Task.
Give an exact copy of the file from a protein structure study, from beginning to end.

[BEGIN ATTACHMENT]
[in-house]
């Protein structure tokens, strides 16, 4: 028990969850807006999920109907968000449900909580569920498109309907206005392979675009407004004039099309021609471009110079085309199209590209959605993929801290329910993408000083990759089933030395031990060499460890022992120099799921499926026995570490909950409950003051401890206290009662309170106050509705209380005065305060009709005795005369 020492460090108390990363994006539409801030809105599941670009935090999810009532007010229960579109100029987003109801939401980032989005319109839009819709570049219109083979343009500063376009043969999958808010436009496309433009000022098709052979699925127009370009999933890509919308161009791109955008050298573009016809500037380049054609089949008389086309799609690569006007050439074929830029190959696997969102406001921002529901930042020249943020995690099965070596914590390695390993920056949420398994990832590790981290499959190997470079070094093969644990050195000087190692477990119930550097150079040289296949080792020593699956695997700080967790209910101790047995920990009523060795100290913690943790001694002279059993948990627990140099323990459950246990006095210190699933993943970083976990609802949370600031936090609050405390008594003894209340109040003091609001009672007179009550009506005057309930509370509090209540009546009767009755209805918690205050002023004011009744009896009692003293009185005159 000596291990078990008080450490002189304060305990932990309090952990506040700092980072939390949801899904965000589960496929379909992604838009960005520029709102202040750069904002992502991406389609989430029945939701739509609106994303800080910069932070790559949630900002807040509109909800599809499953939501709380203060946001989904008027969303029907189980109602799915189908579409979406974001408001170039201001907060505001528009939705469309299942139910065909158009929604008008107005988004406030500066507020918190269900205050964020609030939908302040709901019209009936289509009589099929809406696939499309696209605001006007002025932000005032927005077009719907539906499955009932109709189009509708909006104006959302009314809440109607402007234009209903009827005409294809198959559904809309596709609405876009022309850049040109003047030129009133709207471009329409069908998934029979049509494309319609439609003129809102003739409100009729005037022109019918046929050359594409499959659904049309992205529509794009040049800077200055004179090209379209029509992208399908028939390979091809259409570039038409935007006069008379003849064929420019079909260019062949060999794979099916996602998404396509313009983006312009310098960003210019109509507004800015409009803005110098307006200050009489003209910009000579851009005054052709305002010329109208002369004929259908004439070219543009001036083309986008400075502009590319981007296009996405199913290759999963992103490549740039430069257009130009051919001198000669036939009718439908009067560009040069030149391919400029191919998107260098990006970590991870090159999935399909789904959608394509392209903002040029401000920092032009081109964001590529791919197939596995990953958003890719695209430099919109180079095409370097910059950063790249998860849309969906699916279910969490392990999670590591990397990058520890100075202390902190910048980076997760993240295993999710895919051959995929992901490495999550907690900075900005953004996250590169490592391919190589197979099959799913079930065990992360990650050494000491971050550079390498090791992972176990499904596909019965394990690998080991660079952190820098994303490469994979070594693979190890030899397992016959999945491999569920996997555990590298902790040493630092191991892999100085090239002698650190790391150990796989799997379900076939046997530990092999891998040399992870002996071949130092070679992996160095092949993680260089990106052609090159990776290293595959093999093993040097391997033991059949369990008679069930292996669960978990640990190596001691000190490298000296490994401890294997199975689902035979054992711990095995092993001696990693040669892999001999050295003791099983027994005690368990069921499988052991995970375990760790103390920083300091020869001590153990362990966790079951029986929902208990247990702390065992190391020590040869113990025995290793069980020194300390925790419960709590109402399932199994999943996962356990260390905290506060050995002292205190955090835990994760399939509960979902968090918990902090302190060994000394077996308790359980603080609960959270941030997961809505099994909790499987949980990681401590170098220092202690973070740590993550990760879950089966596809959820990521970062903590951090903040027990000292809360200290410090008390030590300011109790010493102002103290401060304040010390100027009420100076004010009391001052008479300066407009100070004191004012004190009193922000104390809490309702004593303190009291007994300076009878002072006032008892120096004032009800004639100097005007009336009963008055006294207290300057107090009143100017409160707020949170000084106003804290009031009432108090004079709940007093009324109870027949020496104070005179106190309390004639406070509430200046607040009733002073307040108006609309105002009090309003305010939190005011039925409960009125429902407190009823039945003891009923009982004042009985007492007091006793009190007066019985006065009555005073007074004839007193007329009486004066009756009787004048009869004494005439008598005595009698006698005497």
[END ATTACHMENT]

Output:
[in-house]
């Protein structure tokens, strides 16, 4: 028990969850807006999920109907968000449900909580569920498109309907206005392979675009407004004039099309021609471009110079085309199209590209959605993929801290329910993408000083990759089933030395031990060499460890022992120099799921499926026995570490909950409950003051401890206290009662309170106050509705209380005065305060009709005795005369 020492460090108390990363994006539409801030809105599941670009935090999810009532007010229960579109100029987003109801939401980032989005319109839009819709570049219109083979343009500063376009043969999958808010436009496309433009000022098709052979699925127009370009999933890509919308161009791109955008050298573009016809500037380049054609089949008389086309799609690569006007050439074929830029190959696997969102406001921002529901930042020249943020995690099965070596914590390695390993920056949420398994990832590790981290499959190997470079070094093969644990050195000087190692477990119930550097150079040289296949080792020593699956695997700080967790209910101790047995920990009523060795100290913690943790001694002279059993948990627990140099323990459950246990006095210190699933993943970083976990609802949370600031936090609050405390008594003894209340109040003091609001009672007179009550009506005057309930509370509090209540009546009767009755209805918690205050002023004011009744009896009692003293009185005159 000596291990078990008080450490002189304060305990932990309090952990506040700092980072939390949801899904965000589960496929379909992604838009960005520029709102202040750069904002992502991406389609989430029945939701739509609106994303800080910069932070790559949630900002807040509109909800599809499953939501709380203060946001989904008027969303029907189980109602799915189908579409979406974001408001170039201001907060505001528009939705469309299942139910065909158009929604008008107005988004406030500066507020918190269900205050964020609030939908302040709901019209009936289509009589099929809406696939499309696209605001006007002025932000005032927005077009719907539906499955009932109709189009509708909006104006959302009314809440109607402007234009209903009827005409294809198959559904809309596709609405876009022309850049040109003047030129009133709207471009329409069908998934029979049509494309319609439609003129809102003739409100009729005037022109019918046929050359594409499959659904049309992205529509794009040049800077200055004179090209379209029509992208399908028939390979091809259409570039038409935007006069008379003849064929420019079909260019062949060999794979099916996602998404396509313009983006312009310098960003210019109509507004800015409009803005110098307006200050009489003209910009000579851009005054052709305002010329109208002369004929259908004439070219543009001036083309986008400075502009590319981007296009996405199913290759999963992103490549740039430069257009130009051919001198000669036939009718439908009067560009040069030149391919400029191919998107260098990006970590991870090159999935399909789904959608394509392209903002040029401000920092032009081109964001590529791919197939596995990953958003890719695209430099919109180079095409370097910059950063790249998860849309969906699916279910969490392990999670590591990397990058520890100075202390902190910048980076997760993240295993999710895919051959995929992901490495999550907690900075900005953004996250590169490592391919190589197979099959799913079930065990992360990650050494000491971050550079390498090791992972176990499904596909019965394990690998080991660079952190820098994303490469994979070594693979190890030899397992016959999945491999569920996997555990590298902790040493630092191991892999100085090239002698650190790391150990796989799997379900076939046997530990092999891998040399992870002996071949130092070679992996160095092949993680260089990106052609090159990776290293595959093999093993040097391997033991059949369990008679069930292996669960978990640990190596001691000190490298000296490994401890294997199975689902035979054992711990095995092993001696990693040669892999001999050295003791099983027994005690368990069921499988052991995970375990760790103390920083300091020869001590153990362990966790079951029986929902208990247990702390065992190391020590040869113990025995290793069980020194300390925790419960709590109402399932199994999943996962356990260390905290506060050995002292205190955090835990994760399939509960979902968090918990902090302190060994000394077996308790359980603080609960959270941030997961809505099994909790499987949980990681401590170098220092202690973070740590993550990760879950089966596809959820990521970062903590951090903040027990000292809360200290410090008390030590300011109790010493102002103290401060304040010390100027009420100076004010009391001052008479300066407009100070004191004012004190009193922000104390809490309702004593303190009291007994300076009878002072006032008892120096004032009800004639100097005007009336009963008055006294207290300057107090009143100017409160707020949170000084106003804290009031009432108090004079709940007093009324109870027949020496104070005179106190309390004639406070509430200046607040009733002073307040108006609309105002009090309003305010939190005011039925409960009125429902407190009823039945003891009923009982004042009985007492007091006793009190007066019985006065009555005073007074004839007193007329009486004066009756009787004048009869004494005439008598005595009698006698005497």